In the mid 1980s, I witnessed a young boy set free instantly from inexplicable seizures and bizarre behavior through the power of prayer. Treated by medical professionals for months who were at a loss to explain the underlying cause, the church stepped in with prayer to specifically combat the demonic.
In the 1990s, I witnessed a young woman exhibiting dramatic and inexplicable destructive changes in her behavior, instantly set free - again through the power of prayer.
As the culture abdicates truth and descends into paganism, we are experiencing an exponential explosion in demonic activity. The gospel (light) suppresses by nature the forces of darkness. When that light is withdrawn from the public square, darkness becomes inevitable. By definition, darkness is the absence of light.
Unfortunately much of the evangelical community is silent on the subject of the demonic. [While I do not agree with much of their theology, to its credit, the Roman Catholic church formally recognizes the reality of supernatural evil and the rite of exorcism, using specially-trained clergy to carry it out. In the past decade, the number of trained Roman Catholic exorcists in the U.S. has quadrupled, but it is still not enough to keep pace with the exploding demand.]
All mental illness is not the result of demonic attack. But if normal medicine, counseling and therapy do not better the condition, then demonic activity should be considered. But since the secular worldview disavows the supernatural, that worldview is fatally unequipped to combat the demonic. By original sin mankind subjugated himself under the power of him who has the power of death (Hebrews 2:15). And even though free from death, Christians (redeemed by Christ) are still subject to temptation and spiritual attack (Ephesians 6:12).
Thomas Acquinas wrote something that is pertinent: He (Satan) may attack man's body from without (obsession), or assume control of it (the body) from within (possession). As we gather from the Fathers and the theologians, the soul itself can never be "possessed" nor deprived of liberty, though its ordinary control over the members of the body may be hindered by the obsessing spirit (cf. St. Aug., "De sp. et an.", 27; St. Thomas, "In II Sent.", d. VIII, Q. i; Ribet, "La mystique divine", Paris, 1883, pp. 190 sqq.).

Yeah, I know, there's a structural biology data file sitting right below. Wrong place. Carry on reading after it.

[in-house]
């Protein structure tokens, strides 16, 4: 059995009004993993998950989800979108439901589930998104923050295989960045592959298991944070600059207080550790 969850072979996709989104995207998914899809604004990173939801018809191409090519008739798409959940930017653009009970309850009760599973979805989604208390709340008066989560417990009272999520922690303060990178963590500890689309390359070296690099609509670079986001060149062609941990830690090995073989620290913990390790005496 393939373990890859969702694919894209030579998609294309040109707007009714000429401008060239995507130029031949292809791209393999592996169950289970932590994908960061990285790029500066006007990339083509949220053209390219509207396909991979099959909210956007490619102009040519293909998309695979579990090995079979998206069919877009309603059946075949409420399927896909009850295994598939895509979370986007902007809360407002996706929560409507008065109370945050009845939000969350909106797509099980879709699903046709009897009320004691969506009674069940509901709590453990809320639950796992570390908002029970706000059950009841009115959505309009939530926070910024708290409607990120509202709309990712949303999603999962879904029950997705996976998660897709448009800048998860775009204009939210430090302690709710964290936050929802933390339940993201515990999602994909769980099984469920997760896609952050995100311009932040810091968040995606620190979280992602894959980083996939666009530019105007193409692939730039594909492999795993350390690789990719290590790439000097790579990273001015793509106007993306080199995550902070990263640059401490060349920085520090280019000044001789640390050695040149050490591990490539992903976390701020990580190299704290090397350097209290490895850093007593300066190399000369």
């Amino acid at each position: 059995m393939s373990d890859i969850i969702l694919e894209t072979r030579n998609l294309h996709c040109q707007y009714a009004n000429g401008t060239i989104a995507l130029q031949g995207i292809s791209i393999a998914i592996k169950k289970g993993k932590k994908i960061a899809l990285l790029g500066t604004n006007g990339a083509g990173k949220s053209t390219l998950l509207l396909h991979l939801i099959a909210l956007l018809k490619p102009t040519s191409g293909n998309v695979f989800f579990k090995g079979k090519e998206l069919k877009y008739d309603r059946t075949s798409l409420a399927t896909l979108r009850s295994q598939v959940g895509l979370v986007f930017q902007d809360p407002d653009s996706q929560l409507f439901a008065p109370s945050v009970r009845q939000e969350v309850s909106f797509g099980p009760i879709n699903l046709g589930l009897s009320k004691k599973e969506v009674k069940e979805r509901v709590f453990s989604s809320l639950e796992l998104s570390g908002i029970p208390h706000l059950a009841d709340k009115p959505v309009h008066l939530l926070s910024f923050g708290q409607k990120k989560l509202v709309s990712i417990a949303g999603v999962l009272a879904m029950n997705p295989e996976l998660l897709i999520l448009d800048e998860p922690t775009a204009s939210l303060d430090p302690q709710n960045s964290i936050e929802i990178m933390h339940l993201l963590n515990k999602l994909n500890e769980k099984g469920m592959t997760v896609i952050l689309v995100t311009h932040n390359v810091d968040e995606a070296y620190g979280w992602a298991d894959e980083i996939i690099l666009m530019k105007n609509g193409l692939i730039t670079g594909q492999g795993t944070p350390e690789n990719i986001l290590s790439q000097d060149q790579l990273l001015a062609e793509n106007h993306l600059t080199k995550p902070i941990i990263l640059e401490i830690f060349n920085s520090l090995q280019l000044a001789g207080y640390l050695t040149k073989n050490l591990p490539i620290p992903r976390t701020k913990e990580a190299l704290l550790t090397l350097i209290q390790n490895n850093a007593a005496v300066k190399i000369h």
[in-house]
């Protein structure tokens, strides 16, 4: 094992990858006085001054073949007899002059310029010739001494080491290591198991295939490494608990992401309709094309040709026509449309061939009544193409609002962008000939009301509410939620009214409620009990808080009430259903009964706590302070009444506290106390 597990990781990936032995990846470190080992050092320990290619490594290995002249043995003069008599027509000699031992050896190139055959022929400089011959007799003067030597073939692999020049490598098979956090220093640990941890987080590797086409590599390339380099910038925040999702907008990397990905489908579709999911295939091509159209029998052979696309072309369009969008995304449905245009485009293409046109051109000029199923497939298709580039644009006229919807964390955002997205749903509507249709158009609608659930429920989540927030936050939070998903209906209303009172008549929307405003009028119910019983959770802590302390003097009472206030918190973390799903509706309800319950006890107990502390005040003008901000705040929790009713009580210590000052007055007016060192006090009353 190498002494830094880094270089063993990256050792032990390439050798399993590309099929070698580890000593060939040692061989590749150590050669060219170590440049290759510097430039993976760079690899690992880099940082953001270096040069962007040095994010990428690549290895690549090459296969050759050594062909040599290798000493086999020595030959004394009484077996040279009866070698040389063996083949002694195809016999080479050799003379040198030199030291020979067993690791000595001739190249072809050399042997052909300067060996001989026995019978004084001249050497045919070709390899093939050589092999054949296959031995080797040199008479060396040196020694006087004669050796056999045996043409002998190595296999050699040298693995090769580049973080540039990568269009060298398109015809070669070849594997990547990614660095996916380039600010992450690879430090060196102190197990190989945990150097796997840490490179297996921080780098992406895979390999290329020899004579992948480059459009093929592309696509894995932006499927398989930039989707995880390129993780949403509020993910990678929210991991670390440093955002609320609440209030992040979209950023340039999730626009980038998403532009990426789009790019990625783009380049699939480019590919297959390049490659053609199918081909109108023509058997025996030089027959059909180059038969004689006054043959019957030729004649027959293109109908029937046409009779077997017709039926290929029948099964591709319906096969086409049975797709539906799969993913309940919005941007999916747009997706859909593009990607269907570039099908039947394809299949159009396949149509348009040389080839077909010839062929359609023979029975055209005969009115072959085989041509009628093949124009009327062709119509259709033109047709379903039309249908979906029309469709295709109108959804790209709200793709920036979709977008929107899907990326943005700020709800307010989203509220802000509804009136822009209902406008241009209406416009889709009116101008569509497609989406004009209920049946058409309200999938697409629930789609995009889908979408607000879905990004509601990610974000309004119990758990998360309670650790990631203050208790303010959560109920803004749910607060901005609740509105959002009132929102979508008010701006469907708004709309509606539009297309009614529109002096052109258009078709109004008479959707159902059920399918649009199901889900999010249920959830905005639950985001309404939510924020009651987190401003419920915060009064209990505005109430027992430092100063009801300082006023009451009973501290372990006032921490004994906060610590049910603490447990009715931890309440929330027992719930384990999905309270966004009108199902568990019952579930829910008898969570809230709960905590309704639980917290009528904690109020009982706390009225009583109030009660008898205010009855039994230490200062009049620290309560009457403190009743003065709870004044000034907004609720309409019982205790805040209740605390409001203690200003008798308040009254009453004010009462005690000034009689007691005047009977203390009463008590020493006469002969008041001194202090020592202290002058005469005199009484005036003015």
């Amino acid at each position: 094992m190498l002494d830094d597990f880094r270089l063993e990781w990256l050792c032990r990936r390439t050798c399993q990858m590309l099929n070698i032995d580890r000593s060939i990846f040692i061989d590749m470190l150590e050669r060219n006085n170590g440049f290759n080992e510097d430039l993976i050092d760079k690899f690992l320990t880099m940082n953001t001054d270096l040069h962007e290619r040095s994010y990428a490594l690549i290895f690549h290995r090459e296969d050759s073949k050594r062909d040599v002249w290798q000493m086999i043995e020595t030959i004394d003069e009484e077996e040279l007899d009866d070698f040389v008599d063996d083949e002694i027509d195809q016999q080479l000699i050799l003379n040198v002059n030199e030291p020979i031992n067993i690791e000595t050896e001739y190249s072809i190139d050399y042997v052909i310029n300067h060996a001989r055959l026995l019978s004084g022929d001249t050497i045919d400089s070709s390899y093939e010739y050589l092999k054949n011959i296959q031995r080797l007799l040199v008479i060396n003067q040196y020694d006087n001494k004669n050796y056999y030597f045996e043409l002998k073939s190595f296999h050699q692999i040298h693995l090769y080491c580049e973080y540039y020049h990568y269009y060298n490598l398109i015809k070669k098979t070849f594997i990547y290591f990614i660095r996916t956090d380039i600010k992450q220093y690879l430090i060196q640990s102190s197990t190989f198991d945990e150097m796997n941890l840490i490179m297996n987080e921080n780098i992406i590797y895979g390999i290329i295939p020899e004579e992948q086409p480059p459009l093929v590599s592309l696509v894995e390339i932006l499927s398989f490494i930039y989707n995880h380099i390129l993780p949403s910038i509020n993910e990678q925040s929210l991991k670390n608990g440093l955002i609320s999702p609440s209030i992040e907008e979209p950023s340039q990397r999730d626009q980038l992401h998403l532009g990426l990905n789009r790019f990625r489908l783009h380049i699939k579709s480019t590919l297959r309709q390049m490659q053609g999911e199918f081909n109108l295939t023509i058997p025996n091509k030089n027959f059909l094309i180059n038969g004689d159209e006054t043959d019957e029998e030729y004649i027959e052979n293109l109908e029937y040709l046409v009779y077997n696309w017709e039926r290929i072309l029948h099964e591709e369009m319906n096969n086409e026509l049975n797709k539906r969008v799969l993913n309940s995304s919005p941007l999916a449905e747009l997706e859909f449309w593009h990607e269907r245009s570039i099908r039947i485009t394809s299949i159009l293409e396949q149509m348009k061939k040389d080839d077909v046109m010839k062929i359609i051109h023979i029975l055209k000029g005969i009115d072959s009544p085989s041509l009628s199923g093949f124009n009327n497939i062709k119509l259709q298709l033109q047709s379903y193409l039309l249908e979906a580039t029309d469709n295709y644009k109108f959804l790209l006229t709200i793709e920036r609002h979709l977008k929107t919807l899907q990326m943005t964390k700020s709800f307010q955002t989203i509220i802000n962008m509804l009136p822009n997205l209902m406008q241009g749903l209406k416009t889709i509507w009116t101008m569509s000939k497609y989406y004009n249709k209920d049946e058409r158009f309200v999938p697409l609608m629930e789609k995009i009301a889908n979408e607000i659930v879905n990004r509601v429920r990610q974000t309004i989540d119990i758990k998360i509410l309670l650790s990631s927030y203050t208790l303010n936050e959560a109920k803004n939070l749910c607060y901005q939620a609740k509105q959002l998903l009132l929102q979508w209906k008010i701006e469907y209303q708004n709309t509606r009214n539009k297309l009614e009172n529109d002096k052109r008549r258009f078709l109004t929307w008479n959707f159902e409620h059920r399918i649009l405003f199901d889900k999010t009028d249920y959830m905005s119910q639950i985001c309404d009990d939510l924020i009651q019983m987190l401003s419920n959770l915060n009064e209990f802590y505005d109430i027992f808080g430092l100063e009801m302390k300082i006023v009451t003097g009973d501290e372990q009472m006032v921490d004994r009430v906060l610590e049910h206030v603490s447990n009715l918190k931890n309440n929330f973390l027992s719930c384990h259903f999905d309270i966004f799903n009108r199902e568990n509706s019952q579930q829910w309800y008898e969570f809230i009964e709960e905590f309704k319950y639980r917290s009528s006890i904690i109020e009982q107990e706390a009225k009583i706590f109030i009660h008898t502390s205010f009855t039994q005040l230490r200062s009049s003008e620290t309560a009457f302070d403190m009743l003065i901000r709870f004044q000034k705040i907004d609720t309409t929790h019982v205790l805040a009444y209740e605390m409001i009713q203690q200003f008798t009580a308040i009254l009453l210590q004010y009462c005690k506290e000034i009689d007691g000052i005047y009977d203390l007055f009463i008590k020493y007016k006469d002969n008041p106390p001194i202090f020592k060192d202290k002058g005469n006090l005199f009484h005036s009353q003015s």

Among the ancient pagan nations demonic possession was frequent (Maspero, "Hist. anc. des peuples de l'Orient", 41; Lenormant, "La magie chez les Chaldéens"), as it is still among their successors (Ward, "History of the Hindoos", v., I, 2; Roberts, "Oriental Illustrations of the Scriptures"; Doolittle, "Social Life of the Chinese"). In the early 21st century, the ancient evil is now resurrecting itself to heights of power and activity that was previously suppressed by the spread of the gospel in the West. The ruthlessness, barbarism, sadism and savagery of the Islamic State (ISIS) is a contemporary example of powerful demonic activity.
In the New Testament, demonic activity is not uncommon. The victims were sometimes deprived of sight and speech (Matthew 12:22), sometimes of speech alone (Matthew 9:32; Luke 11:14), sometimes afflicted in ways not clearly specified (Luke 8:2), while, in the greater number of cases, there is no mention of any bodily affliction beyond the possession itself (Matthew 4:24; 8:16; 15:22; Mark 1:32, 34, 39; 3:11; 7:25; Luke 4:41; 6:18; 7:21; 8:2). The effects are described in various passages (Mark 9:17, 21). The possessed are sometimes gifted with superhuman powers (Mark 5:2-4). Some of the unfortunate victims were controlled by several demons (Matthew 12:43, 45; Mark 16:9; Luke 11:24-26); in one case by so many that their name was Legion (Mark 5:9; Luke 8:30). Yet, evil as the possessing spirits were, they could not help testifying to Christ's Divine mission (Matthew 8:29; Mark 1:24, 34; 3:12; 5:7; Luke 4:34, 41; 8:28).